The third book selection for the bimonthly foodie book club, Cook the Books, is Anthony Bourdain's dishy, entertaining and often over-the-top memoir, Kitchen Confidential". Jo in Athens, Greece, the blogger extraordinaire at Food Junkie, not Junk Food, is the current hostess in the lineup that includes yours truly, and Deb the adventurous foodie at Kahakai Kitchen in Honolulu. Jo picked a great book to "sink our teeth into" and one which I had read several years back and enjoyed as much again on the second reading.
Kitchen Confidential inspired a mini publishing boom among other restaurant chefs and food industry types, and I have read many, but Bourdain's vivid prose and no hold's barred writing style makes him the king of the kitchen confessional. He has written a couple of foodie/Mafioso novels, but it's his non-fiction that is the most striking. I have a review of his book, Nasty Bits, Hooves and Snouts over at the Book Trout if you want to sample more of his essays about various cuisines, food trends and restaurants.
For Cook the Books, readers are asked to come up with a blog post and dish inspired by the current book pick. There were many luscious French and Italian foods which Bourdain describes in Kitchen Confidential which I thought about making, including a CRISPY grilled whole fish, and I also toyed with the idea of actually making a luscious brunch spread that didn't just consist of chopped up bits of leftovers from the weekend dinner rush, but ultimately, I found that a passing reference to the complicated garnishes for a lamb navarin that clog up Bourdain's "meez" (mise en place) to be the impetus for my Cook the Books dish.
Since the Crispy Husband shies away from eating meat, making him one of "the enemy of everything good and decent in the human spirit, and an affront to all I stand for, the pure enjoyment of food" (Bourdain's meat-crazed, provocative definition of a vegetarian), I searched out a Vegetable Navarin recipe. I found an elegant Spring Vegetable Navarin here, but without fresh fava beans (just planted some in the Crispy Garden this week!)and other baby spring vegetables available in the local markets yet, I tweaked the recipe a bit to make do with what was in the larder.
A navarin is a French culinary term for a stew that traditionally incorporates lamb, herbs, potatoes and spring vegetables. The object is to infuse the stew with all the flavors, colors and textures of the produce without overcooking them, so it was a fun project to attempt during a luxuriously unhurried weekend afternoon. The result was quite delicious and I would even have offered a soup plateful up to Monsieur Bourdain if he had shown up at my door. I think he might even have liked it, meatlessness notwithstanding.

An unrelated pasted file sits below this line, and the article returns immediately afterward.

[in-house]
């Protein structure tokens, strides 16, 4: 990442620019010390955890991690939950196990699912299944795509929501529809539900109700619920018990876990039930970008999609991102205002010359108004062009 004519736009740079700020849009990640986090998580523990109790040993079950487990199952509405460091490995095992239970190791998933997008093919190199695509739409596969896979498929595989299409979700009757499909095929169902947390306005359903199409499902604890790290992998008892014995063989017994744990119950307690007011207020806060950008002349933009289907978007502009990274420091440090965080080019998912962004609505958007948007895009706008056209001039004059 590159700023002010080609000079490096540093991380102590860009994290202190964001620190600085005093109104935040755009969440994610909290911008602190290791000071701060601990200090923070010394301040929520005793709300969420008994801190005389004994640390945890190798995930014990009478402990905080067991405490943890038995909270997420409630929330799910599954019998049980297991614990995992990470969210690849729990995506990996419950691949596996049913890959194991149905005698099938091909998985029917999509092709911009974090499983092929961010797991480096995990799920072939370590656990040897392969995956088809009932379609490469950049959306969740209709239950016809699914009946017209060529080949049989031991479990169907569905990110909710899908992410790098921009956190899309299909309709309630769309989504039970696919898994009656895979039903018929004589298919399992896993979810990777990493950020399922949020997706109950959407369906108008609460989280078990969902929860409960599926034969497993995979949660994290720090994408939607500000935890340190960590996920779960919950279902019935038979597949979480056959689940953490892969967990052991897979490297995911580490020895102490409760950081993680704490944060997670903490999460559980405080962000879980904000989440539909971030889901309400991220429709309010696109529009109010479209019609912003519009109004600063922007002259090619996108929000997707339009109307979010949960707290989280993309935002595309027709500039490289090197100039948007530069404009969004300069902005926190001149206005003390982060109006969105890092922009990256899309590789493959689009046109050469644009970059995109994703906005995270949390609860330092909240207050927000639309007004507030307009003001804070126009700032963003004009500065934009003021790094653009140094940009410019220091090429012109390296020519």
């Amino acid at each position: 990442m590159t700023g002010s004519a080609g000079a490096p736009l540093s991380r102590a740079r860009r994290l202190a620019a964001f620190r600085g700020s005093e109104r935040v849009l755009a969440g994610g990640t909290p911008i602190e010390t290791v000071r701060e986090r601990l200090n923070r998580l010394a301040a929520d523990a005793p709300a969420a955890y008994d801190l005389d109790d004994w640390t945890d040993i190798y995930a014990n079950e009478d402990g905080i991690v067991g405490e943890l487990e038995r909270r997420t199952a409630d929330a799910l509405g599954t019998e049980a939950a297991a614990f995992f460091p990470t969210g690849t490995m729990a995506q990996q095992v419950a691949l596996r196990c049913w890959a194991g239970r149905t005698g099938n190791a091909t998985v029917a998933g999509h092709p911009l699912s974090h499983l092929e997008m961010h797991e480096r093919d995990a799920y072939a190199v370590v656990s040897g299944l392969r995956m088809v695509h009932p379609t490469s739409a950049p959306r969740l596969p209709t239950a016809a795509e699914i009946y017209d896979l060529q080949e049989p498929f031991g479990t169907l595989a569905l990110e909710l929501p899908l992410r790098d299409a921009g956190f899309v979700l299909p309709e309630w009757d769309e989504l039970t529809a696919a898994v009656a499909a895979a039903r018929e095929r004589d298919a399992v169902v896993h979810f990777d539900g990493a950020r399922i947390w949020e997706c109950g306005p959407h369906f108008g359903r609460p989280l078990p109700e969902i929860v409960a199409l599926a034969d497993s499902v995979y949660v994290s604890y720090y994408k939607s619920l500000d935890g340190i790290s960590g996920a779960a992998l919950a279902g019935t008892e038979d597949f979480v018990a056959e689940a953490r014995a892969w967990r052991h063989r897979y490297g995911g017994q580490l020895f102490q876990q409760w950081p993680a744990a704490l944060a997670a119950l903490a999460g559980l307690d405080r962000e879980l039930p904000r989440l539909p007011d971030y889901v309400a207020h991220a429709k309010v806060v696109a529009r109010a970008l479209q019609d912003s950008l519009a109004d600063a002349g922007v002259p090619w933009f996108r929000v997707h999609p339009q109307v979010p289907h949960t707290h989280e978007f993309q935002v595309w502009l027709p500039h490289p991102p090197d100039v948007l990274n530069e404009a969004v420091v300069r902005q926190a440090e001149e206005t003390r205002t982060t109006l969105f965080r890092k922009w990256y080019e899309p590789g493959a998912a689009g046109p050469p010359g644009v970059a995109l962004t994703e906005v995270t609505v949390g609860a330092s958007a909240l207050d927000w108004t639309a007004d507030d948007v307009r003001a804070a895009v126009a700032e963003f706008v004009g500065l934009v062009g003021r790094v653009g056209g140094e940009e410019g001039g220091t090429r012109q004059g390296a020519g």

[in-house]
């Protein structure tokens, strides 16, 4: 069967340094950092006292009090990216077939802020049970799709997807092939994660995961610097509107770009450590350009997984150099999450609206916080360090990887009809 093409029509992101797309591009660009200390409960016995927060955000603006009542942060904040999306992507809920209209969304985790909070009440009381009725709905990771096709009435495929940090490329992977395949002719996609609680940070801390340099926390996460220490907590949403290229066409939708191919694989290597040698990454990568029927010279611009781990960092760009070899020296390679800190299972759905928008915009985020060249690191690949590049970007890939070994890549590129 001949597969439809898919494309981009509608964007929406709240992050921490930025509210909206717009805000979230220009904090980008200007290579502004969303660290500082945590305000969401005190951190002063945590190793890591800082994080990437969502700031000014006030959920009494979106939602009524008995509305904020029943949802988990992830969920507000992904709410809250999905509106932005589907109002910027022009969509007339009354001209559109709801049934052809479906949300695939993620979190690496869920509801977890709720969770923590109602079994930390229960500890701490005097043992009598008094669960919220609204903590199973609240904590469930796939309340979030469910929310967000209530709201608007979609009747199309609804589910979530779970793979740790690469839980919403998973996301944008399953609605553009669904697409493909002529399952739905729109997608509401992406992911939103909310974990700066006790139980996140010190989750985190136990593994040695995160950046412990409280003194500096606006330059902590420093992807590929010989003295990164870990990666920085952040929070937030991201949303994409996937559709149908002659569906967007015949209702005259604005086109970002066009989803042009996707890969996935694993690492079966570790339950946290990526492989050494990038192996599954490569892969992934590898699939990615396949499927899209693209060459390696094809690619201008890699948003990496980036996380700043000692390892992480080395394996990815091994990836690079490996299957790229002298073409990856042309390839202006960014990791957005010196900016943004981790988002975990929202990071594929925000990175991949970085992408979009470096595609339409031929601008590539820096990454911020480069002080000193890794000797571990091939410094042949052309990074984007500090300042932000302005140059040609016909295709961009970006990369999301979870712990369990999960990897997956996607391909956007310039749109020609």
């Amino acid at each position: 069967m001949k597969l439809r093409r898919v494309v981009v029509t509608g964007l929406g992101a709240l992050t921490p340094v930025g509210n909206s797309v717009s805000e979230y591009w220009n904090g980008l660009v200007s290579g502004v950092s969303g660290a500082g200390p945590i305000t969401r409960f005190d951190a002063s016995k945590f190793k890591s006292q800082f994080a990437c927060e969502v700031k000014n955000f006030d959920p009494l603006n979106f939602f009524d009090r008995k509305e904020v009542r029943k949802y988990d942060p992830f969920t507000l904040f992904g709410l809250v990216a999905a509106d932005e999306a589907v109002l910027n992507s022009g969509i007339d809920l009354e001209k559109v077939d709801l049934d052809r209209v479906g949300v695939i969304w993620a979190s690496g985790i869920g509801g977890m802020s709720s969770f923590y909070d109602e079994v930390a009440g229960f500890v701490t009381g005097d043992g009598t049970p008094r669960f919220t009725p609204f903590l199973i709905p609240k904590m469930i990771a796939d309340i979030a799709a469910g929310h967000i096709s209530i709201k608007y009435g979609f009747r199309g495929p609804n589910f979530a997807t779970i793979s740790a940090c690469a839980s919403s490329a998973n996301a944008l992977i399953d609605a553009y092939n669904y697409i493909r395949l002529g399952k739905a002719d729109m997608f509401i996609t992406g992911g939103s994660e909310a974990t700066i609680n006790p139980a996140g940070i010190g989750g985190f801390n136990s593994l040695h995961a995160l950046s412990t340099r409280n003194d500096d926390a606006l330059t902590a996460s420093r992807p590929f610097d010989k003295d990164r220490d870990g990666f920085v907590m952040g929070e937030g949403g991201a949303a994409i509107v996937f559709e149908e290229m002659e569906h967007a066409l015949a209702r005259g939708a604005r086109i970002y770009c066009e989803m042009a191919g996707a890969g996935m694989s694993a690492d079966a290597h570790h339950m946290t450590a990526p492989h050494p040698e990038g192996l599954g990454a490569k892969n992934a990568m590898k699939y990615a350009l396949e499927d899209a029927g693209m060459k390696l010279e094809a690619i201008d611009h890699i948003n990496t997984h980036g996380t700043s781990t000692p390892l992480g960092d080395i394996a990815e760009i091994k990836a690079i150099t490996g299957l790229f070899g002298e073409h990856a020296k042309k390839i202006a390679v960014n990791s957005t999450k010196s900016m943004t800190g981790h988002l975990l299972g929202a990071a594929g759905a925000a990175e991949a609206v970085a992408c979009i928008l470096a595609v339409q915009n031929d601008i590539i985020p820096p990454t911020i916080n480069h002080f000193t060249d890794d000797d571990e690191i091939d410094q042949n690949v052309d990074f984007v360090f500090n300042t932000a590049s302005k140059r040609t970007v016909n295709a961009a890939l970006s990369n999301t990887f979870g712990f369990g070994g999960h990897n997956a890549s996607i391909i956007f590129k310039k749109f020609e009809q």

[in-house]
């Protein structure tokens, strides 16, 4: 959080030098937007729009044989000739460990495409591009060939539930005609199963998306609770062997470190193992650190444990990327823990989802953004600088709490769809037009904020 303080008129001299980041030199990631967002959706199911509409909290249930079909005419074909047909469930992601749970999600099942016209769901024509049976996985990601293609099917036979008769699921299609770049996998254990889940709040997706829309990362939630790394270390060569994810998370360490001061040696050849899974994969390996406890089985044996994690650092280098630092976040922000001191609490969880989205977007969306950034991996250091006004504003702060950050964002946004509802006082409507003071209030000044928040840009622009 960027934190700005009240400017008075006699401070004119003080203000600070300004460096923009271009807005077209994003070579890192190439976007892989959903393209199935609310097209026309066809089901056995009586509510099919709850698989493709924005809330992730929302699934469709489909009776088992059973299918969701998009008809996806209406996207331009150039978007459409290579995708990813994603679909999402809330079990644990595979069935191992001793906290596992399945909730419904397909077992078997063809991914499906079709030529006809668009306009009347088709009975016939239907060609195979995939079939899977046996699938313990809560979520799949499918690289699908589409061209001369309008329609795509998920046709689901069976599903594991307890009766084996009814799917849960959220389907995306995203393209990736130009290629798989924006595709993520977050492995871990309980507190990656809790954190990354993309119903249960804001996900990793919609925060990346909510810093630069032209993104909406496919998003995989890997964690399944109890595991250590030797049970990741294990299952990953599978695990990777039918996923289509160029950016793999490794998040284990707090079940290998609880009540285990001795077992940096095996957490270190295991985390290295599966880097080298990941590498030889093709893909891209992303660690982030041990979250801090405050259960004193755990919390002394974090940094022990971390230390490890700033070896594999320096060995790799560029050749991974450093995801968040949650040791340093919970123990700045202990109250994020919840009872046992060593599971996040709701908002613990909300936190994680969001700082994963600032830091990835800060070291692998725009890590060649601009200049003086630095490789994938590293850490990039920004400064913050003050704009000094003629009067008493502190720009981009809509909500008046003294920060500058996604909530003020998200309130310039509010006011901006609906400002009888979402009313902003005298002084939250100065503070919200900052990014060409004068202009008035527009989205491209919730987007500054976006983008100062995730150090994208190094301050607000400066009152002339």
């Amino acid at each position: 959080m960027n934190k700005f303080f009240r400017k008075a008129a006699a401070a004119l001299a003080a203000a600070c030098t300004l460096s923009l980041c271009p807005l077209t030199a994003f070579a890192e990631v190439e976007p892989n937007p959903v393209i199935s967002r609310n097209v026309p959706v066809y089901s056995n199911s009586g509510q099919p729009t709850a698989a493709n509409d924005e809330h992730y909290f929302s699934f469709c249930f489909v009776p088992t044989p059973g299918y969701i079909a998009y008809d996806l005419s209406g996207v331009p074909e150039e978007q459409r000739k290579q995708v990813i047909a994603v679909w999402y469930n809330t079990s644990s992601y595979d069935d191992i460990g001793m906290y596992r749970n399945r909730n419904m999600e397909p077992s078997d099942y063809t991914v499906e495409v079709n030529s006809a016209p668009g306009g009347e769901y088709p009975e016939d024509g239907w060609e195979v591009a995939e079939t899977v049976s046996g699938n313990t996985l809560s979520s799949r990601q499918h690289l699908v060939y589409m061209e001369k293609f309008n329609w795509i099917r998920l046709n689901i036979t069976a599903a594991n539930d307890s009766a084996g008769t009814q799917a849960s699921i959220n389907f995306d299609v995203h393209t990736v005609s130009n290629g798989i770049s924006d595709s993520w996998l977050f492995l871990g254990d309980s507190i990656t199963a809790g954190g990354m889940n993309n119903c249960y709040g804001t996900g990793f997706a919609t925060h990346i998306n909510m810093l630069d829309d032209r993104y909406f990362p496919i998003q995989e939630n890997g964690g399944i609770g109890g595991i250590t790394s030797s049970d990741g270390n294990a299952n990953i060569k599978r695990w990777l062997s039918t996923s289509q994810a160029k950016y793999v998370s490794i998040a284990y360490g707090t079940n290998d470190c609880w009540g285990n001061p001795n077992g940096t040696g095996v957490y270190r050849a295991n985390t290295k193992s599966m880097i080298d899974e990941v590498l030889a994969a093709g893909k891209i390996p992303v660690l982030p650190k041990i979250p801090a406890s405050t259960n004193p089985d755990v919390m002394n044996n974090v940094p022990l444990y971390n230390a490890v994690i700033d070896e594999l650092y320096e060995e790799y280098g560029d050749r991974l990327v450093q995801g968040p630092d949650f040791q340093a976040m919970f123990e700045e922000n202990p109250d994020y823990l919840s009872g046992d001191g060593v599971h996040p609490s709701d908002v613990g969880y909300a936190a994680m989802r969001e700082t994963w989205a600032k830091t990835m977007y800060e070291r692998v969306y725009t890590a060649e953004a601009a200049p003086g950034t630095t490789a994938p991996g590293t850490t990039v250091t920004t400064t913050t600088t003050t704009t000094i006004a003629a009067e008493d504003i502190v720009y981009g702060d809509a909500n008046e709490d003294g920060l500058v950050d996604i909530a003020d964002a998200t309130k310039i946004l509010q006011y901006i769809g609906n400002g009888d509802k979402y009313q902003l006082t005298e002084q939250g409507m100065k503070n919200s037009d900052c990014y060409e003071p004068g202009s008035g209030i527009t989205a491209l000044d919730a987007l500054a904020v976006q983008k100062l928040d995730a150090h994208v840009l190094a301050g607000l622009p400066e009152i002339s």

Spring Vegetable Navarin
6 medium turnips, stem and root tip trimmed off and cut into six or eight wedges
2 cups fresh string beans, trimmed and cut into 1 inch lengths
3 shallots, peeled and diced
3 cups vegetable broth
1-1/2 lbs. red potatoes, cut into six or eight wedges
1 cup baby carrots, cut into 1/2 inch chunks
3 fat leeks, trimmed and washed carefully to remove silt, then cut into 2 inch strips
1-1/2 cups frozen petit pois
4 Tbsp. snipped fresh chives
2 Tbsp. Italian parsley, finely chopped
Salt and pepper to taste
++++Be prepared to wash a lot of cooking vessels for this luscious dish, but it's worth it!+++++++
Bring 3 cups of lightly salted water to a boil in a medium saucepot. Place steamer basket full of cut up turnips and bring back to a boil. Cover and steam until tender, about 10 minutes.
Remove steamer basket and dump turnips into a colander. Rinse with cold water and let drain and cool.
Place steamer basket back in saucepot and add string beans. Bring to a second boil and cover and steam 5 minutes, or until crisp-tender.
Remove steamer basket and dump beans into colander. Rinse with cold water to stop cooking and let drain and cool with the turnips.
Heat 3 Tbsp. butter in large, heavy-bottomed saucepot. Add shallots and saute until lightly browned, stirring often, about 8-10 minutes. Add vegetable broth and potatoes. Bring to a boil, cover and reduce heat to a simmer. Simmer 8-10 minutes.
Add carrots and leeks and simmer, covered, until carrots and potatoes are tender, about 10 minutes.
Add in steamed turnips and string beans, frozen petit pois, and salt and pepper to taste. Cook, uncovered, another 5-10 minutes, or until all vegetables are tender and broth is slightly reduced. Add in chives and parsley, reserving some to garnish each serving. Add an additional tablespoon or two of butter, if broth is not rich enough. Optional garnish of dried cow hoof (available in better pet food stores) for carnivorous rock star writer guests.
Be sure to check back at the Cook the Books blog to see the roundup of all the blog posts, book reviews and cool recipes that Jo will be putting together for us after the April 25th deadline.